Some encounters were more spectacular. I shall never forget seeing that short-eared owl lifting off a fencepost in front of me. Or finding that sparrowhawk relieving a pigeon of its feathers.

28 Oct 2011 Sparrowhawk

Sparrowhawk breakfast

Or seeing whooper swans in July.

Or watching vultures soar around the Shenandoah Valley.

I saw my rarest-ever bird, Wilson’s Phalarope: one young wader blown off course into Belfast Lough.

18 Aug 2011 Black-headed Gull, Wilson's Phalarope and Knot

The beautiful white one in the middle.

And my ID skills are growing – I can now tell shags from cormorants (the shag has a steep forehead).

27 Dec 2011 Shags at the Lagan Weir

Shags at the Lagan Weir - not as rare as I had thought!

Another thing I’ll never forget is standing by a waterfall watching Purple Hairstreak butterflies chase each other around the oak trees. The second-rarest butterfly in Northern Ireland, yet so apparently invulnerable and free in their fifty-foot homes.

But whoops, I wax lyrical, and I’d better stop before someone throws up (like myself). The proudest moment of my year, second only to getting my GCSE results (!) was witnessing a caterpillar that I had protected through the winter turn into a lovely little female micromoth one sunny afternoon, and then find a dashing suitor that very night. This was Diurnea fagella. (For the benefit of anyone who knows Latin, a more appropriate name might be Nocturna mali, but never mind.)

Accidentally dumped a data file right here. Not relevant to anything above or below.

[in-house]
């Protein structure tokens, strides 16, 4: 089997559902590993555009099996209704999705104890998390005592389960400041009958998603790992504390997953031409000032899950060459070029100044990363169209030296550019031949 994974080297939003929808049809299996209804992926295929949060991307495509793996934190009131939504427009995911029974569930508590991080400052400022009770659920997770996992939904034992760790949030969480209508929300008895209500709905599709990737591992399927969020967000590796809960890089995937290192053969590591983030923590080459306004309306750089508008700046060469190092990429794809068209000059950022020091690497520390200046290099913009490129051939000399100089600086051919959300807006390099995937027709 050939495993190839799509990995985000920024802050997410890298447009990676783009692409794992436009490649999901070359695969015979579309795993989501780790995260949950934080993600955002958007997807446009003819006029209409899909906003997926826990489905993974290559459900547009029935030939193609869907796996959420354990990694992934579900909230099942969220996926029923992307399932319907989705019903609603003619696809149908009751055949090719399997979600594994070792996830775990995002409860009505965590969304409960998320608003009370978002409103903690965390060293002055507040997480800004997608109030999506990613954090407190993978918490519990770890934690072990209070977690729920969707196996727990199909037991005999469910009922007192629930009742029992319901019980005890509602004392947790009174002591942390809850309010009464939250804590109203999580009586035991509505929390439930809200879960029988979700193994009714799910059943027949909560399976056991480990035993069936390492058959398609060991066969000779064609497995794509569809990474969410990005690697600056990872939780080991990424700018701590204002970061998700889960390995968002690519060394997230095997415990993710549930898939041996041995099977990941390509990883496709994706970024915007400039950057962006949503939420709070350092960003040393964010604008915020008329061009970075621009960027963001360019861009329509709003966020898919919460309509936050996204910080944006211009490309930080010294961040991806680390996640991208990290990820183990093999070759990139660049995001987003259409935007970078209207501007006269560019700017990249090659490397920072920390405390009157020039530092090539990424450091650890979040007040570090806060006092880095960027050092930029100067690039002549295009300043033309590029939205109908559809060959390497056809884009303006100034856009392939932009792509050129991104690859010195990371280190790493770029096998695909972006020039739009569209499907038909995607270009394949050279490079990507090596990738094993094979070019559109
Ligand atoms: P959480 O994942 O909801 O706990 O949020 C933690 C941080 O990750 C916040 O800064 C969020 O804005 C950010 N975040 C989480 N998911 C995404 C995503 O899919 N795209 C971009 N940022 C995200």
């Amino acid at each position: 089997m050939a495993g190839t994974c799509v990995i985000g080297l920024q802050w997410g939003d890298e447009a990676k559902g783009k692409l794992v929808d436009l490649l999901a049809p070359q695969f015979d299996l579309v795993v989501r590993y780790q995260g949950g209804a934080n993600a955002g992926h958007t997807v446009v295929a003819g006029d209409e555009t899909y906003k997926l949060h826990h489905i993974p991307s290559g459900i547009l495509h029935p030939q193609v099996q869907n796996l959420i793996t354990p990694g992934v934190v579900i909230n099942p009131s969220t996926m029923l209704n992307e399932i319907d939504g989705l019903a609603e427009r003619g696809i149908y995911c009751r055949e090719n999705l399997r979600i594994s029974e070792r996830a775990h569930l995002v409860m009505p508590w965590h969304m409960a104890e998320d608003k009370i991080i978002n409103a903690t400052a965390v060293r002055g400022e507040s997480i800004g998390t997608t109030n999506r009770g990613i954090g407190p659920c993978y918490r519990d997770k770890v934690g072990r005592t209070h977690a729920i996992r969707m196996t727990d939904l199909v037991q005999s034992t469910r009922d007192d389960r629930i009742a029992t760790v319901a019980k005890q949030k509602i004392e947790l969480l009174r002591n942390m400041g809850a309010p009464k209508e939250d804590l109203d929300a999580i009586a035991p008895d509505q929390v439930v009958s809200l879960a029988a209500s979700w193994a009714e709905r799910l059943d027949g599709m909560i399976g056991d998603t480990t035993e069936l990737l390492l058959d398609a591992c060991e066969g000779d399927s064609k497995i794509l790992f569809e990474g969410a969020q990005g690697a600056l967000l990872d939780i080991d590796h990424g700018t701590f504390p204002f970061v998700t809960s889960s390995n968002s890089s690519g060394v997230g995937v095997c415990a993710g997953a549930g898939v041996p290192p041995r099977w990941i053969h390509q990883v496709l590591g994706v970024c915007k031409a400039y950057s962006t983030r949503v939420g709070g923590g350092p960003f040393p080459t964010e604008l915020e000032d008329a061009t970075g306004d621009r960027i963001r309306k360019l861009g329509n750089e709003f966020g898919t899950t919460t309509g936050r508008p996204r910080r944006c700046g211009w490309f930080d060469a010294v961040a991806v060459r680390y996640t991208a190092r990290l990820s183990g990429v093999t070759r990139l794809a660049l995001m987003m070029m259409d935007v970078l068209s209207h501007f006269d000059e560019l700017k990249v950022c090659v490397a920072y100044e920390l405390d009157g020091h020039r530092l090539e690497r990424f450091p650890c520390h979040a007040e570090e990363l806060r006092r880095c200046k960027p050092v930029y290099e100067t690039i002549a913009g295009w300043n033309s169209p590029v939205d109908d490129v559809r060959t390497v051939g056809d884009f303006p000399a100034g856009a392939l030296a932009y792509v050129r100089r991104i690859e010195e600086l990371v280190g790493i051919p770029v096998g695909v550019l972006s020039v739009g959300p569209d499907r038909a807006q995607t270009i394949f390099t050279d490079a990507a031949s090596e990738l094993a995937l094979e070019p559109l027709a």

To me, she’s Flipper.

To him, she’s well fit like.

26 Mar 2011 Diurnea fagella pair in cop

True love. The female on the left, male on the right.

My first butterfly sighting of the year was surprising in nature but not at all surprising in identity…

16 Mar 2011 Small Tortoiseshell - at school!

Dozy but very much alive, a Small Tort on the bathroom windowledge at school.

And then there was America! Amazing weather and amazing wildlife… including the brilliant Juniper Hairstreak…

25 Apr 2011 Juniper Hairstreak

Juniper Hairstreak on juniper at the lake near the hotel.

Back home I spent another summer catching moths in my back garden and in Murlough with my modified-badminton-racket-net, turning up some beautiful semi-rarities (Small Elephant Hawk; Narrow Bordered Bee Hawk) but also some beautiful unrarities like this pristinish Yellow Shell.

30 May 2011 Yellow Shell

A common but beautiful Yellow Shell brightens up a dark evening.

And of course the glorious daytimes brought such delights as Silver-washed Fritillaries, Graylings galore and my first ever Wall Browns.

17 Aug 2011 Wall Brown female

The rarest of them all.

All in all, Northern Ireland showed me 24 butterflies and 104 moths this year.

But there was one incredibly special moment that didn’t involve butterflies, birds, OR moths…

28 Sep 2011 Common Darter dragonfly

Greetings from the Ood ...onata

If I needed any encouragement to accept a challenge to a 2012 dragonfly race, this was it – a Common Darter dragonfly landing on my hand. I have a feeling I’ll be seeing a lot more of the Odonata in 2012!

Blogging all my experiences this year has been a joy, and I hope you’ve loved MMXI as much as I have.

Happy New Year!!!

Samuel Millar